If there’s a team in Major League Baseball that’s well-equipped to deal with an injury to a starting pitcher, it’s the Los Angeles Dodgers.

But that doesn’t mean they should have no worries about the news regarding Zack Greinke. They have big plans for 2013, and he’s a big part of said plans. Now it sounds like he may be a faulty part.

Though Greinke recently had to leave camp to get his right elbow checked out by the club’s physician, the word on Monday was that the damage wasn’t serious. Bill Shaikin of the Los Angeles Times reported that the diagnosis was mere inflammation and that Greinke was treated accordingly.

But that was then. This is now, and the word now is much less encouraging.

Here’s Dylan Hernandez of the Los Angeles Times:

Dodgers manager Don Mattingly had told Shaikin that he expected Greinke to be ready for an April 2 assignment against the San Francisco Giants. In addition to throwing water on that idea, Greinke is also refusing to play at optimism.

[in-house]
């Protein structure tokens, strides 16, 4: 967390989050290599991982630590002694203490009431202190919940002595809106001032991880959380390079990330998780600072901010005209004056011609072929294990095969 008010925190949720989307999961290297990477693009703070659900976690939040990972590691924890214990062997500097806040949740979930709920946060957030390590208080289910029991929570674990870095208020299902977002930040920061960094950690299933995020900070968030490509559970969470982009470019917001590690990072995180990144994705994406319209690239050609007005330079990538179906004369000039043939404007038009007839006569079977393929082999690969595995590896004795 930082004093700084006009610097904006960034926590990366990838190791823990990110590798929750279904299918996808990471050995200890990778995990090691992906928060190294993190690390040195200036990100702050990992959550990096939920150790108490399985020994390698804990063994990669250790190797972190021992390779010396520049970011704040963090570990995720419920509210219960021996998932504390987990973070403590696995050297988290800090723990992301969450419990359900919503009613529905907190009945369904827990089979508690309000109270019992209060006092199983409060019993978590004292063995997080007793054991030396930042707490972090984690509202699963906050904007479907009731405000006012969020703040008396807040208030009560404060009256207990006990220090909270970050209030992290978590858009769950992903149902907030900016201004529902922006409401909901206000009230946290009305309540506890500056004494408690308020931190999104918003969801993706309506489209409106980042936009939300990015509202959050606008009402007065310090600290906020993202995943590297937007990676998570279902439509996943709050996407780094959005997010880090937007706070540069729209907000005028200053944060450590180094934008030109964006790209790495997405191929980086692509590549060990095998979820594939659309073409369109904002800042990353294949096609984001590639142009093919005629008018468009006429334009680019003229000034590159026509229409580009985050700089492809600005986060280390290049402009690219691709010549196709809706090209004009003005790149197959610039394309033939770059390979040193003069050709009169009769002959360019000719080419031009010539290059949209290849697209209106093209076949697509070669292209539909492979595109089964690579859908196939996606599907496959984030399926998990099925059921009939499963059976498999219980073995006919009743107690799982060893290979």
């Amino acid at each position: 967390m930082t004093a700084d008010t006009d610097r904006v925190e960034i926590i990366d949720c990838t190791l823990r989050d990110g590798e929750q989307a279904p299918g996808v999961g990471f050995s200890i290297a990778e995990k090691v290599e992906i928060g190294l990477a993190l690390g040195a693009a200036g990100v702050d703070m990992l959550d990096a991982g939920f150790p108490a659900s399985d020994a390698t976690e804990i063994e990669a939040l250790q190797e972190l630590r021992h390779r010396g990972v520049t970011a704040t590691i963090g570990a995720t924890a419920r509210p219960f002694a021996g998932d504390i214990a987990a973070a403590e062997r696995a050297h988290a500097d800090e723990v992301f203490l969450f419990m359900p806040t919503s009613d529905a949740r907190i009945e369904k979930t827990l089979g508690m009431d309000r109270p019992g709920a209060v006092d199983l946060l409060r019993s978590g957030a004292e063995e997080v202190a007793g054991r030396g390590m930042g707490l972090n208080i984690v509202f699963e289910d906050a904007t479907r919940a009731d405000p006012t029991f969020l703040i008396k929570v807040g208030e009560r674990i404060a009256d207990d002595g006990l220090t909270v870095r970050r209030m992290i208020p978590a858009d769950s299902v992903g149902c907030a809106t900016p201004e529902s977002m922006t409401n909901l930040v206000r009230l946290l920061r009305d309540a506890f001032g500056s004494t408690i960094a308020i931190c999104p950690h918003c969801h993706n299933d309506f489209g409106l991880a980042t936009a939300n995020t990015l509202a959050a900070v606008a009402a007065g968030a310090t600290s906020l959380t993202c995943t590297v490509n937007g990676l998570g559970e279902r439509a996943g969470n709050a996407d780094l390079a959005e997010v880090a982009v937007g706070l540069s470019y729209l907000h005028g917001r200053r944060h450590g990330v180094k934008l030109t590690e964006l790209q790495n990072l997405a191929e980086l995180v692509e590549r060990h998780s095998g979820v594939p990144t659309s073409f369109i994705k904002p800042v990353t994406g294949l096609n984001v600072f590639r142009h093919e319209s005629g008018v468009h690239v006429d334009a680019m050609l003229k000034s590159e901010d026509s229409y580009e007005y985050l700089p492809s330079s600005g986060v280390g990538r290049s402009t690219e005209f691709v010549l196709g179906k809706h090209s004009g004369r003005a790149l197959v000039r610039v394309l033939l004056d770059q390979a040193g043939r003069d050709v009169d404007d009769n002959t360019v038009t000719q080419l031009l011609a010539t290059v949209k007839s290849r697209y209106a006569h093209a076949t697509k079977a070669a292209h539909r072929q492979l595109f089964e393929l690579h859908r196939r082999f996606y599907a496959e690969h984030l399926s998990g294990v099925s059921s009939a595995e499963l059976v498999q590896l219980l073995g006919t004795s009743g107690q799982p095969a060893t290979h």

“I don’t know. I don’t know how it’s supposed to feel,” he said when asked how his elbow felt, according to Hernandez. “I haven’t talked to the trainers yet. We’ll see. I don’t think I should be telling you too much information about what’s going on. Leave it up to them to tell you that stuff.”

No real surprise here. Honesty, thy name is Zack Greinke!

The Dodgers are surely going to proceed with utmost caution to protect their $147 million investment, as bad elbows have been known to become worse. If there’s a bright side, however, it’s that having to rough it without Greinke wouldn’t make them a dead team walking.

Shaikin noted that the Dodgers won’t need a full starting rotation until two weeks into the regular season, meaning they can give Greinke extra rest before they’ll be missing him.

And even then, the Dodgers wouldn’t necessarily be missing him right away. They have the personnel to cover for him for an extended period of time if it comes to that.

There were rumors during the winter that the Dodgers were going to trade one of their surplus starting pitchers, but no deal materialized and the club went into spring training with eight starting pitchers under contract. So far, Greinke‘s the only one who has been compromised.

Assuming Chad Billingsley‘s right elbow is all clear—he told Mark Saxon of ESPNLosAngeles.com last week that he’s feeling good—following his issues last year, the Dodgers are going to have him, Josh Beckett and Ryu Hyun-Jin in their starting rotation after Clayton Kershaw. Setting that bunch aside, the Dodgers are left with three guys they can call on to fill in for Greinke.